Government says we must have it, but debate still rages over whether it can solve our energy problems, report Antoinette Slabbert and Francois Williams
Government’s plans to build nuclear power plants may be dead in the water as experts warn that it has become unaffordable.
Estimates of the potential cost of a new nuclear power station vary from R400 billion to R1 trillion, depending on the business model.
But it can
safely be assumed that it would cost no less than R500 billion, excluding the cost of delays and escalations, which have proved to be significant, not only in South Africa with its coal-powered projects.
Trade and Industry Minister Rob Davies confirmed after a recent Cabinet meeting that nuclear power plans are going ahead.
According to government’s integrated resource plan (IRP), which outlines power plans to 2030, a total of 9 600 megawatts of nuclear power is planned.
That is about equal to the combined Medupi and Kusile coal-fired power stations that are currently being built at a cost of more than R200 billion.
Ben Martins, the minister of energy, confirmed at the end of July that this is still the plan, and that the national executive coordinating committee for nuclear power, under the personal leadership of President Jacob Zuma and a technical team, will make the necessary decisions.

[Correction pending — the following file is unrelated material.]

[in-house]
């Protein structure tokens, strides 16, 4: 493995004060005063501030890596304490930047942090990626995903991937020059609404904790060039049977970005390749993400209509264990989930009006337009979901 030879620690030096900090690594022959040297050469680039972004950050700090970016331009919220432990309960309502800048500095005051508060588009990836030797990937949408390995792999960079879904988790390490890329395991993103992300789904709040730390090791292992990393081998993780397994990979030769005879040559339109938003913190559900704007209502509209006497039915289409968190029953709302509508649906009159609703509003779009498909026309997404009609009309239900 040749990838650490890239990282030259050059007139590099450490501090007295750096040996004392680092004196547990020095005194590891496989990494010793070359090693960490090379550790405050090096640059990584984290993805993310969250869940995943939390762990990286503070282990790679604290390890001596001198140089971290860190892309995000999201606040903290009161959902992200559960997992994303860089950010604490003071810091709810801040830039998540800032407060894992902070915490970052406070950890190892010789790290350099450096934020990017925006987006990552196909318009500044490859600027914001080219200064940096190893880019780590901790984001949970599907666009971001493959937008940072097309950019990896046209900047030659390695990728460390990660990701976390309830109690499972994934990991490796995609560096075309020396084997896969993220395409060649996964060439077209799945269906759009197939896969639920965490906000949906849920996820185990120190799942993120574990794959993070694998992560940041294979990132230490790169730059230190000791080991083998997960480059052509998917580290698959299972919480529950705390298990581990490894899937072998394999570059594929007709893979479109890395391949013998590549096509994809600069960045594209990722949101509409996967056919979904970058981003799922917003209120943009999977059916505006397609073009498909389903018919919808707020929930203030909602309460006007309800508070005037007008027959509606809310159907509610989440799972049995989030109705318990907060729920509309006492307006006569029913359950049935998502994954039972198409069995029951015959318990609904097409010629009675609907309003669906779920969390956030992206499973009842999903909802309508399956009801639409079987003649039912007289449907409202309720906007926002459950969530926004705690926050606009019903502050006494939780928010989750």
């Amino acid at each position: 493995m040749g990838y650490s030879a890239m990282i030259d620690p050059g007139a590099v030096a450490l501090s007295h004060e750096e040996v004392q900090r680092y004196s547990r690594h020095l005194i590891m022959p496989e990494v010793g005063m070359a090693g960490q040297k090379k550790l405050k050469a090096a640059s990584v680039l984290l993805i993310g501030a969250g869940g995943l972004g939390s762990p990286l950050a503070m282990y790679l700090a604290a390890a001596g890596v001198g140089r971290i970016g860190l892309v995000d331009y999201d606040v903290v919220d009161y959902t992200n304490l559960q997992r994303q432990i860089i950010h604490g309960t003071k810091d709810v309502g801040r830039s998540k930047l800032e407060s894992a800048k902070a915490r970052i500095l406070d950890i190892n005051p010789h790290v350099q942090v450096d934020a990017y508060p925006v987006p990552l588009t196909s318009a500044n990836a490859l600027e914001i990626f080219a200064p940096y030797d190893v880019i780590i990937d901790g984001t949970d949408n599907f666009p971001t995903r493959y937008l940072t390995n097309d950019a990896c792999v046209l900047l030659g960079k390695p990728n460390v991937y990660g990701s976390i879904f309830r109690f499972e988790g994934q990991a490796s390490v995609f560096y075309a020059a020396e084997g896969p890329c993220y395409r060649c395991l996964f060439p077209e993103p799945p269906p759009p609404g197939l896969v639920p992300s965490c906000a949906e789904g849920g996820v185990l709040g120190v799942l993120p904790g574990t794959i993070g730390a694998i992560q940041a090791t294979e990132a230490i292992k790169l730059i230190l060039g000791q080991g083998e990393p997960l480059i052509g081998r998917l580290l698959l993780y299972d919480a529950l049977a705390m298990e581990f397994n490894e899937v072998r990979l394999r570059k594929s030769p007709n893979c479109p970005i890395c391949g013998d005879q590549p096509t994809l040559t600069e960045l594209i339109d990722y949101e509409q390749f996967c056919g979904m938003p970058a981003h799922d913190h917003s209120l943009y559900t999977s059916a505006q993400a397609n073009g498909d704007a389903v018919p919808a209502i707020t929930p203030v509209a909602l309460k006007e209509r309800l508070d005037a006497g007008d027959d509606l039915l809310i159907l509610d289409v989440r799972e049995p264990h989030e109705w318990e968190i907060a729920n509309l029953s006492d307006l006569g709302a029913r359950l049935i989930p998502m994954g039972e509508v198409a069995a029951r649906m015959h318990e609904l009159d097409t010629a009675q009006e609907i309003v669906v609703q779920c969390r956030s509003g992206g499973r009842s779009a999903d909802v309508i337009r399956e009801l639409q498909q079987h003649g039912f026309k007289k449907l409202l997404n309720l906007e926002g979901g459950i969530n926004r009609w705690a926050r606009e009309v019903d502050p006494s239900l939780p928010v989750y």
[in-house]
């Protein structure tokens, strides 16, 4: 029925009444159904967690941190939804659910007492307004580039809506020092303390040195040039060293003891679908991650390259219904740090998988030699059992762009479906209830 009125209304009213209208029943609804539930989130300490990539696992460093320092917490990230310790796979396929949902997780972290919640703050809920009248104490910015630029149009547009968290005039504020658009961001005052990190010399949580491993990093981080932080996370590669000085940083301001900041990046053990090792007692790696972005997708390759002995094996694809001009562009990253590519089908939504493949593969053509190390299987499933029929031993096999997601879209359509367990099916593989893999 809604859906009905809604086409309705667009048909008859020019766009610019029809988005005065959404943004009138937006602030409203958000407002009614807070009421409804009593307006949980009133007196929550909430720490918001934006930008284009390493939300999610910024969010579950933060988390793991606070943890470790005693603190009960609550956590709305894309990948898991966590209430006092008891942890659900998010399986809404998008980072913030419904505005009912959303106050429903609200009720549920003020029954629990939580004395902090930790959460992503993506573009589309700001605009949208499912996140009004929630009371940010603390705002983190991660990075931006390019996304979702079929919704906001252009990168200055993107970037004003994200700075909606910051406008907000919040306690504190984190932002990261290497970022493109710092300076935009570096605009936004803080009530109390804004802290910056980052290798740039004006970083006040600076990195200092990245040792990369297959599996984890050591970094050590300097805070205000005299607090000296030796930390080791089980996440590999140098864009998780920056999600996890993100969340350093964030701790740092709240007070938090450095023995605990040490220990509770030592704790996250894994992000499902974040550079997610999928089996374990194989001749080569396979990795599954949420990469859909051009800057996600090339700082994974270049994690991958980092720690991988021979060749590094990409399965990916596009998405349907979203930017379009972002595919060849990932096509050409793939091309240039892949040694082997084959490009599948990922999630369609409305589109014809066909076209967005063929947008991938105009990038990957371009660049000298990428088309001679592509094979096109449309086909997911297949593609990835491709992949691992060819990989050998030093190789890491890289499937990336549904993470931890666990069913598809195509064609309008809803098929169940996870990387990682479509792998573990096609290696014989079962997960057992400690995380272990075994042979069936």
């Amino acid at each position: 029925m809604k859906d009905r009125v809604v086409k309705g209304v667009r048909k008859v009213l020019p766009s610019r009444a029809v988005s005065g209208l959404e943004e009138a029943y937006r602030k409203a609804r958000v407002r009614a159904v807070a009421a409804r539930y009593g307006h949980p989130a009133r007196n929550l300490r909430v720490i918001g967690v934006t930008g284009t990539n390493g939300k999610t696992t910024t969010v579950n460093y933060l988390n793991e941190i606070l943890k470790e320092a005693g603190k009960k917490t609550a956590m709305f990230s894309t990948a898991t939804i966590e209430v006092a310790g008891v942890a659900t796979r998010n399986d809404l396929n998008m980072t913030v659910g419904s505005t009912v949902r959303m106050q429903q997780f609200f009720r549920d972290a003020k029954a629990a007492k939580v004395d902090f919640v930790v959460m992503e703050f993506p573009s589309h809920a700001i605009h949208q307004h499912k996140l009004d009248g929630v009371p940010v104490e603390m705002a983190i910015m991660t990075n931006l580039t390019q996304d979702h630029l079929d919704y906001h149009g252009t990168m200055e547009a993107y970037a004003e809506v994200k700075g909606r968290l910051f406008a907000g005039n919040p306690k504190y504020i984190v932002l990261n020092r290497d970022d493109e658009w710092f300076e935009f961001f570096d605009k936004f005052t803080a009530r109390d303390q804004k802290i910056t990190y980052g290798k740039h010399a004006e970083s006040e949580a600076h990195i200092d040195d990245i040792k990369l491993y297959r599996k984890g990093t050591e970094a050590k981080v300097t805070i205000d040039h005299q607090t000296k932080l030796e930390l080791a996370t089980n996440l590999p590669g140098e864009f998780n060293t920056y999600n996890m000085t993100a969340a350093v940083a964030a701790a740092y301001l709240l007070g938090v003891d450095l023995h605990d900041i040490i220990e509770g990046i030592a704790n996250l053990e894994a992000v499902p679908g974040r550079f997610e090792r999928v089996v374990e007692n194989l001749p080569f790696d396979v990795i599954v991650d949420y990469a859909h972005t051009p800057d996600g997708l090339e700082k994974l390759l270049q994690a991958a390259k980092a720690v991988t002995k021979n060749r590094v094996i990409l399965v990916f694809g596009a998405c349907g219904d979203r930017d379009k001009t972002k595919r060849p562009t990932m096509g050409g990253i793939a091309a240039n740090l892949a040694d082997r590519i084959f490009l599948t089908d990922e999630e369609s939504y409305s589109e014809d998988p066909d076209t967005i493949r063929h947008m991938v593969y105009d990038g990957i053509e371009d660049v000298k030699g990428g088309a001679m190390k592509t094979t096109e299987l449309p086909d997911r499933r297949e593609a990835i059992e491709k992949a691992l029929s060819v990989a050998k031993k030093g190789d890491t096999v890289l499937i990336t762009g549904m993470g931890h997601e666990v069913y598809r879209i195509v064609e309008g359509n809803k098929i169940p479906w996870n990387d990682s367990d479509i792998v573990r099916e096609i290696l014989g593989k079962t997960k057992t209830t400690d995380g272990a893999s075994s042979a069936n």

Nelisiwe Magubane, the director-general of energy, told Engineering News earlier that a study on the cost of new nuclear power plants could be completed by this month and a decision on the type of contract and shareholding in the power stations could follow in November.
Eskom will be the majority shareholder.
But experts believe the window of opportunity for nuclear power has passed as it becomes increasingly unaffordable.
It has long been argued that nuclear plants are more expensive to build than coal power stations, but that its running costs are much lower. This is now under debate.
Comparing the costs of the different technologies is not a simple task, says Pieter Stoker, a professor at the Centre for Continuing Engineering Development at North-West University.
Along with his colleague, Professor Johan Fick, he has calculated that the comparable cost of electricity from nuclear power – including capital and operating costs – can range from 92c/kWh under optimum conditions to as much as 134c/kWh. On the same basis, the cost of power from coal is 79c/kWh.
Stoker said the comprehensive security measures for nuclear power stations and compulsory provision for rehabilitation after the closure of nuclear power plants pushes the costs up.
At a conference on electricity supply in South Africa earlier this month, University of Cape Town business school professor Anton Eberhard said that the capital cost of nuclear power stations fluctuates widely, from about $2 000 (R20 500)/kW in China to $7 000/kW and more in Europe and the US.
Construction costs are usually significantly more than the initial budget and the work is rarely completed within the estimated time.
He said countries in Europe and the US are beginning to move away from nuclear power.
In China and Korea, nuclear power stations are completed at lower costs, but they do not have the experience to build such plants in other countries.
The structure of an agreement on the construction of nuclear power stations is something government should think about very carefully, according to energy experts.